After much searching I finally checked out Etsy. I found a seller (here) that had out of print Winnie the Pooh panels that were just fantastic; expensive, but perfect. The fabric looked just like a copy of the illustrations from a vintage Winnie the Pooh book. I also found a warm honey tonal print with bees and a pale blue tonal with outlines of Winnie. I really love the quilter’s reference books with black and white illustrations of classic block patterns. Those books are a great starting point for blocks and quilt ideas.  The particular book I used for this quilt was 1000 Great Quilt Blocks by Maggi McCormick Gordon. I snapped a few pictures of what I felt were good candidates to go with the vintage-style print. Miss E’s mother chose the block called God’s Eye.

I decided to make the background pieces all 2.5” with an assortment of low-volume prints. I love the look it gives. The geeky glasses print from Riley Blake is my favorite part and is the bridge from vintage to modern. I also made a few fussy cuts from the Winnie the Pooh illustration panel and placed six of them throughout the quilt. Winnie is chilling with his friend Piglet in an ocean of cream, white and gray.


Miss E’s mom shared with me the quote that inspired the whole Winnie themed quilt.
“Piglet sidled up to Pooh from behind. "Pooh?" he whispered.
"Yes, Piglet?"
"Nothing," said Piglet, taking Pooh's hand. "I just wanted to be sure of you.”
  
We decided to make the quote a permanent feature of the quilt, so I did some improv piecing and included it in the back of the quilt ala The Babar Triangle. Really, I think my future as a ransom note writer is assured. Ha!


I quilted this in a continuous line design. I used a cream So Fine thread on top and a minty Aurifil on the bobbin. This quilt finished at 48” x 64.”



Every graduate deserves a bit of advice, so I thought I’d offer up an important formula necessary for college success. Ready?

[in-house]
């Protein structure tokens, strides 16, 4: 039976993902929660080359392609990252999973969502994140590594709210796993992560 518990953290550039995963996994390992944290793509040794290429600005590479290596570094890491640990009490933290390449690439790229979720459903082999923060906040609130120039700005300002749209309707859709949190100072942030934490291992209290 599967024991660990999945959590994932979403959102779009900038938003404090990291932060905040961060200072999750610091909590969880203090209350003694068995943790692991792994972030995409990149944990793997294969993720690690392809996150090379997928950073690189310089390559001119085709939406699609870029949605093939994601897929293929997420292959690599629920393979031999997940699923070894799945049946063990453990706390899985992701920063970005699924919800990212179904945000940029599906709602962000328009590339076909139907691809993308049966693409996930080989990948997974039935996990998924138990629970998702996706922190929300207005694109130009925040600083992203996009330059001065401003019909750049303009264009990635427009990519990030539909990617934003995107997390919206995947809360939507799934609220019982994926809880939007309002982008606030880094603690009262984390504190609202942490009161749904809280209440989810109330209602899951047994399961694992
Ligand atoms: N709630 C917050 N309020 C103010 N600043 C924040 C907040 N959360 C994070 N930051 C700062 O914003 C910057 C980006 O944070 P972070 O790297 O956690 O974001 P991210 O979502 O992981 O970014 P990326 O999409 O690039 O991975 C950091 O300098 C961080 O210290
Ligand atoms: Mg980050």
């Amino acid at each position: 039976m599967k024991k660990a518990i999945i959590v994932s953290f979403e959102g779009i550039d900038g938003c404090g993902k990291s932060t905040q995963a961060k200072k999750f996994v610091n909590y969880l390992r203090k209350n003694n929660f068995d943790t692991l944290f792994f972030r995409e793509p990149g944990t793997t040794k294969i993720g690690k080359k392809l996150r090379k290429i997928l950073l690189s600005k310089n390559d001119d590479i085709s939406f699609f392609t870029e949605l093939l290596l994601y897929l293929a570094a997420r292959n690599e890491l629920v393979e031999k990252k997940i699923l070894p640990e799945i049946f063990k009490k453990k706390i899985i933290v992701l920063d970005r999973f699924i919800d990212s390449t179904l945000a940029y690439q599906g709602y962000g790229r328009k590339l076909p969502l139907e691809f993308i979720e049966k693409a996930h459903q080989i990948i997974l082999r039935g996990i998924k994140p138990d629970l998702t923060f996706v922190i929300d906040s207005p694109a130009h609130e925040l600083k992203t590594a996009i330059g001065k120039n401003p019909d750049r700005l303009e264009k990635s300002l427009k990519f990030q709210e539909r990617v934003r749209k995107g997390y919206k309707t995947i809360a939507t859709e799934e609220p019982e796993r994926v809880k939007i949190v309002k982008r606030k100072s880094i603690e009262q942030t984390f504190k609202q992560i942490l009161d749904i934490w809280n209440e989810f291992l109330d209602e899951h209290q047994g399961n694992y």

Winnie the Pooh + God’s Eye + a message from your mother = a dorm room with LOTS AND LOTS OF STUDYING!

I am mostly kidding. Mostly.

Monday, May 5, 2014

The Babar Triangle

Other than chicken burritos, there is not much that my son loves more than elephants. A few weeks ago, we celebrated his older brother's birthday at a ceramics place. I told the kids that they could pick out anything they wanted...no restrictions. Nolan passed up Iron Man, Spider Man and even his dearly beloved Incredible Hulk to pick up this elephant. He painted him the obligatory gray, but then went for more colors of paint. When he got back to the table, he asked me to turn him into Elmer (The Patchwork Elephant). I did as much as I could whilst supervising 5 kindergarteners, 1 preschooler and 1 baby who was missing her nap in a room full of breakable objects. That is how much he loves elephants. 



So, without further ado, let me introduce "The Babar Triangle," the birthday bedspread for my little boy that has watched every, and I do mean EVERY episode of "Babar" and has checked out EVERY Babar book in our library (a couple of times).


 I really stepped out of my comfort zone with the colors for this quilt. This was not a combination that came naturally for me, and truthfully, I fought it. I ended up telling myself that I was picking colors out for Nolan, and that this palette was every facet of his four year old personality. Warm sun, green grass and sweet thoughts. The reflection time was good for me, though. I vowed to use a heavy hand with brown, which is I think the only thing that kept Babar from having a vacation in the tropics.



The one indispensable item I used in making this quilt was a template. I made my own out of a sheet of acrylic and an acrylic knife using a pattern I drew up. I constructed my own equilateral triangle pattern with a protractor and newsprint to make a triangle that was 15 inches tall. The best part of having a template was having the flexibility of going hog wild with triangles, and knowing you could cut everything down perfectly to the exact same size.